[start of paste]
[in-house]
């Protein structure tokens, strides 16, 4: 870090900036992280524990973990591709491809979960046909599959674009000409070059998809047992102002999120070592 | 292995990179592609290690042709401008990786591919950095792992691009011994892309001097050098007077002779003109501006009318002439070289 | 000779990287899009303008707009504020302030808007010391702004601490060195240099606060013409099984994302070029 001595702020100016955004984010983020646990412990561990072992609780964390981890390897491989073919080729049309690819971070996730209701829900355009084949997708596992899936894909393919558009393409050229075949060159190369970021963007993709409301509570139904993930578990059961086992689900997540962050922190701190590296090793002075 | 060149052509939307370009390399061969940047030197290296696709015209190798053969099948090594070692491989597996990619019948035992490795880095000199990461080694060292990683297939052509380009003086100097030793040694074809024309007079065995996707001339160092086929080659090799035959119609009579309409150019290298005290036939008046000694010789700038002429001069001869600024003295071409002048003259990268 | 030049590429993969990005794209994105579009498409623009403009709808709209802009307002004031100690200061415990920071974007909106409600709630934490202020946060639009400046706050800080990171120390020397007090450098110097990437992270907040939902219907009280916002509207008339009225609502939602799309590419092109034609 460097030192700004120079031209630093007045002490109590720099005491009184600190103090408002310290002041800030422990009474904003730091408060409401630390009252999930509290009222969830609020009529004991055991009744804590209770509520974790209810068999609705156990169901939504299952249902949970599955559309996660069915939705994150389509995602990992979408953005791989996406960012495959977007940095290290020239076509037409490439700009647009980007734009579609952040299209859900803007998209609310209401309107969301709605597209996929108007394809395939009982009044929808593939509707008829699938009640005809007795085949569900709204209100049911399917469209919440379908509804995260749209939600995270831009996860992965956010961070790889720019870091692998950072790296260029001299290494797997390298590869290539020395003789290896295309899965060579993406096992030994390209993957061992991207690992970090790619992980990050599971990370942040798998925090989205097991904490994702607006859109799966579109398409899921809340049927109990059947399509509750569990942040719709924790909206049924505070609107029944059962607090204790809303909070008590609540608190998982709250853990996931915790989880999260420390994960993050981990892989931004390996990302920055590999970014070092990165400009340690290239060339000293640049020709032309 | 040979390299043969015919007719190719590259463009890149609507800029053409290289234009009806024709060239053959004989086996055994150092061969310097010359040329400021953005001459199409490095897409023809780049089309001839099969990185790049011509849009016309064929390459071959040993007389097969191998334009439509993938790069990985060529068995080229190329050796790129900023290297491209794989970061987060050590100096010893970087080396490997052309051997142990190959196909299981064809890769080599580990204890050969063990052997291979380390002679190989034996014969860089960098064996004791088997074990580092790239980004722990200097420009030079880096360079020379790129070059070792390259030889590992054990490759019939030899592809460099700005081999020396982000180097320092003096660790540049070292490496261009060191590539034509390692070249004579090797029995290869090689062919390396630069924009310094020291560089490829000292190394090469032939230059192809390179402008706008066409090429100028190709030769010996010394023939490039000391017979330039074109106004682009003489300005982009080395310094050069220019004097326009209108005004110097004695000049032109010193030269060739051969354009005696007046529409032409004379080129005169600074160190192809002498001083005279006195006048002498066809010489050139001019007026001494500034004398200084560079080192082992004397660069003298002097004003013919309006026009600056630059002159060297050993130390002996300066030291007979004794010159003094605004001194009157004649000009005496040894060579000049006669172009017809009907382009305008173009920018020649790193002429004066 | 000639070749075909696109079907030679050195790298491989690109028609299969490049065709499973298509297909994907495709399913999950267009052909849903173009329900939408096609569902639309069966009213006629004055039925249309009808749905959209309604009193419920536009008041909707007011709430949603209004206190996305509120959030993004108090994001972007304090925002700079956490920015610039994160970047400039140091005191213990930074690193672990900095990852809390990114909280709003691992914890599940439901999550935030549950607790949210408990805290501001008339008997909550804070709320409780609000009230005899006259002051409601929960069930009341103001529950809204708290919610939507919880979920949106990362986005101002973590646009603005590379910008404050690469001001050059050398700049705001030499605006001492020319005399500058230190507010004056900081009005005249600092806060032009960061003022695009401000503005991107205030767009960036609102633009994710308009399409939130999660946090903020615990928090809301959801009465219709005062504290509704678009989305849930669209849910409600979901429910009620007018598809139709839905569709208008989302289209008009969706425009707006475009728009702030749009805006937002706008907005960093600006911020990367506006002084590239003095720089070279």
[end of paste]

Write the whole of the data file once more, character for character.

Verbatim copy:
[in-house]
């Protein structure tokens, strides 16, 4: 870090900036992280524990973990591709491809979960046909599959674009000409070059998809047992102002999120070592 | 292995990179592609290690042709401008990786591919950095792992691009011994892309001097050098007077002779003109501006009318002439070289 | 000779990287899009303008707009504020302030808007010391702004601490060195240099606060013409099984994302070029 001595702020100016955004984010983020646990412990561990072992609780964390981890390897491989073919080729049309690819971070996730209701829900355009084949997708596992899936894909393919558009393409050229075949060159190369970021963007993709409301509570139904993930578990059961086992689900997540962050922190701190590296090793002075 | 060149052509939307370009390399061969940047030197290296696709015209190798053969099948090594070692491989597996990619019948035992490795880095000199990461080694060292990683297939052509380009003086100097030793040694074809024309007079065995996707001339160092086929080659090799035959119609009579309409150019290298005290036939008046000694010789700038002429001069001869600024003295071409002048003259990268 | 030049590429993969990005794209994105579009498409623009403009709808709209802009307002004031100690200061415990920071974007909106409600709630934490202020946060639009400046706050800080990171120390020397007090450098110097990437992270907040939902219907009280916002509207008339009225609502939602799309590419092109034609 460097030192700004120079031209630093007045002490109590720099005491009184600190103090408002310290002041800030422990009474904003730091408060409401630390009252999930509290009222969830609020009529004991055991009744804590209770509520974790209810068999609705156990169901939504299952249902949970599955559309996660069915939705994150389509995602990992979408953005791989996406960012495959977007940095290290020239076509037409490439700009647009980007734009579609952040299209859900803007998209609310209401309107969301709605597209996929108007394809395939009982009044929808593939509707008829699938009640005809007795085949569900709204209100049911399917469209919440379908509804995260749209939600995270831009996860992965956010961070790889720019870091692998950072790296260029001299290494797997390298590869290539020395003789290896295309899965060579993406096992030994390209993957061992991207690992970090790619992980990050599971990370942040798998925090989205097991904490994702607006859109799966579109398409899921809340049927109990059947399509509750569990942040719709924790909206049924505070609107029944059962607090204790809303909070008590609540608190998982709250853990996931915790989880999260420390994960993050981990892989931004390996990302920055590999970014070092990165400009340690290239060339000293640049020709032309 | 040979390299043969015919007719190719590259463009890149609507800029053409290289234009009806024709060239053959004989086996055994150092061969310097010359040329400021953005001459199409490095897409023809780049089309001839099969990185790049011509849009016309064929390459071959040993007389097969191998334009439509993938790069990985060529068995080229190329050796790129900023290297491209794989970061987060050590100096010893970087080396490997052309051997142990190959196909299981064809890769080599580990204890050969063990052997291979380390002679190989034996014969860089960098064996004791088997074990580092790239980004722990200097420009030079880096360079020379790129070059070792390259030889590992054990490759019939030899592809460099700005081999020396982000180097320092003096660790540049070292490496261009060191590539034509390692070249004579090797029995290869090689062919390396630069924009310094020291560089490829000292190394090469032939230059192809390179402008706008066409090429100028190709030769010996010394023939490039000391017979330039074109106004682009003489300005982009080395310094050069220019004097326009209108005004110097004695000049032109010193030269060739051969354009005696007046529409032409004379080129005169600074160190192809002498001083005279006195006048002498066809010489050139001019007026001494500034004398200084560079080192082992004397660069003298002097004003013919309006026009600056630059002159060297050993130390002996300066030291007979004794010159003094605004001194009157004649000009005496040894060579000049006669172009017809009907382009305008173009920018020649790193002429004066 | 000639070749075909696109079907030679050195790298491989690109028609299969490049065709499973298509297909994907495709399913999950267009052909849903173009329900939408096609569902639309069966009213006629004055039925249309009808749905959209309604009193419920536009008041909707007011709430949603209004206190996305509120959030993004108090994001972007304090925002700079956490920015610039994160970047400039140091005191213990930074690193672990900095990852809390990114909280709003691992914890599940439901999550935030549950607790949210408990805290501001008339008997909550804070709320409780609000009230005899006259002051409601929960069930009341103001529950809204708290919610939507919880979920949106990362986005101002973590646009603005590379910008404050690469001001050059050398700049705001030499605006001492020319005399500058230190507010004056900081009005005249600092806060032009960061003022695009401000503005991107205030767009960036609102633009994710308009399409939130999660946090903020615990928090809301959801009465219709005062504290509704678009989305849930669209849910409600979901429910009620007018598809139709839905569709208008989302289209008009969706425009707006475009728009702030749009805006937002706008907005960093600006911020990367506006002084590239003095720089070279």